EV startup Lordstown Motors signals steeper financial challenges in regulatory filing

Ohio-based Lordstown Motors dropped a surprise going-concern notice for investors and potential customers alike on Tuesday afternoon—essentially declaring that without additional capital, it won’t have enough money to ramp up production of its Endurance electric trucks. 

In last month’s call with investors, Lordstown Motors CEO Steve Burns noted that the company still had the funds and the progress to keep to its September 2021 start of production, with a slower ramp meaning about 1,000 of its Lordstown Endurance electric trucks made by the end of the year versus the initially planned 2,200.

Burns had stated that with the slower ramp the company would enter 2022 with $50 million to $75 million on hand. The argument for additional investment centered around the idea that the recent reveal of the Ford F-150 Lightning validated Lordstown’s business model, and that it needed to seize the moment. 

Lordstown Motors CEO Steve Burns in assembly plant

Lordstown Motors CEO Steve Burns in assembly plant

With the Amended Form 10-K/A filed Tuesday, Lordstown signals a high likelihood of financial difficulties and declares something far more urgent, noting: “Additional funding is needed for production in 2022 and beyond and to continue our ramp up to full commercial production. The amounts required may be significant.”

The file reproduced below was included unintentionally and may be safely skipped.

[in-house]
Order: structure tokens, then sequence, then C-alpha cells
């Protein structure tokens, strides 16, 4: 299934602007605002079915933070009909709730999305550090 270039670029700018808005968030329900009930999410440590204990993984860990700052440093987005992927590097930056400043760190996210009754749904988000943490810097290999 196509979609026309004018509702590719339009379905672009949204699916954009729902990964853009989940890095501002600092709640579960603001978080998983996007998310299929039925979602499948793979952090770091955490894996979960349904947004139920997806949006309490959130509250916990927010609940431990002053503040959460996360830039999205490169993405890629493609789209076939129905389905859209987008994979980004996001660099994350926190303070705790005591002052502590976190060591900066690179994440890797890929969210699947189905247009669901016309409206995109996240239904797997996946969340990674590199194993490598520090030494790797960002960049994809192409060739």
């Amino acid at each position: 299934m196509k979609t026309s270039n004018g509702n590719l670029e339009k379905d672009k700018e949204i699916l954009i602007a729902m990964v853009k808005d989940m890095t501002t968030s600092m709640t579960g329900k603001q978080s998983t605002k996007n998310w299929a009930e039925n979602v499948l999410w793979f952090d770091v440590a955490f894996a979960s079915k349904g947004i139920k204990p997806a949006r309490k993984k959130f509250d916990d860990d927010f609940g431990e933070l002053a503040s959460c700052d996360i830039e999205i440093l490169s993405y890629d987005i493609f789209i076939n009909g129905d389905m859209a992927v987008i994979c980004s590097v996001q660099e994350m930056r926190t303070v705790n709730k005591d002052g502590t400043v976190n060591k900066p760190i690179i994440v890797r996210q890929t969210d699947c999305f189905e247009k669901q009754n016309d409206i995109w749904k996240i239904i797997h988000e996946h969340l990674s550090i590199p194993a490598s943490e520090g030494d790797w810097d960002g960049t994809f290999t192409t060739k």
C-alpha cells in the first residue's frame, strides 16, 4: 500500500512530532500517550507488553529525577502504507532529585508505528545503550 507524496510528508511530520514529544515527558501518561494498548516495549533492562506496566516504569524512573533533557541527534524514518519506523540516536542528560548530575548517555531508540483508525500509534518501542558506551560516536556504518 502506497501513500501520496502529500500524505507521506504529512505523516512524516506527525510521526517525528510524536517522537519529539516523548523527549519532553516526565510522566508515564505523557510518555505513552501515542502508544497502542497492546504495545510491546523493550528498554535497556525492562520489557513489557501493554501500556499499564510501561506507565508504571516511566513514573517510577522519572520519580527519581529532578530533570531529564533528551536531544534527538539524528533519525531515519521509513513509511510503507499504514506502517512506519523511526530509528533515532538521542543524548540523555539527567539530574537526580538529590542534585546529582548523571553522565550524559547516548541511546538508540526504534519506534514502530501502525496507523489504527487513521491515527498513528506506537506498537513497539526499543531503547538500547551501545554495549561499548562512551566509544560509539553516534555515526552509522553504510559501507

It later sums: “The Company believes that our current level of cash and cash equivalents are not sufficient to fund commercial scale production and the launch of sale of such vehicles.”

The company, which is under an SEC probe for some of its statements about orders, noted in the May documents that it was seeking additional funding, including a U.S. DOE ATVM loan. But responding to questions from several analysis, Lordstown insisted it would be able to deliver vehicles whether it did or not.

Preceding a long list of risks, which are to be expected in such a document, it also reveals, at quick glance, several other points. Among them: that it still considers the vehicle under development, and that it hasn’t yet secured supply agreements for all of its components. 

This story is breaking, and we have requested comment from Lordstown. 

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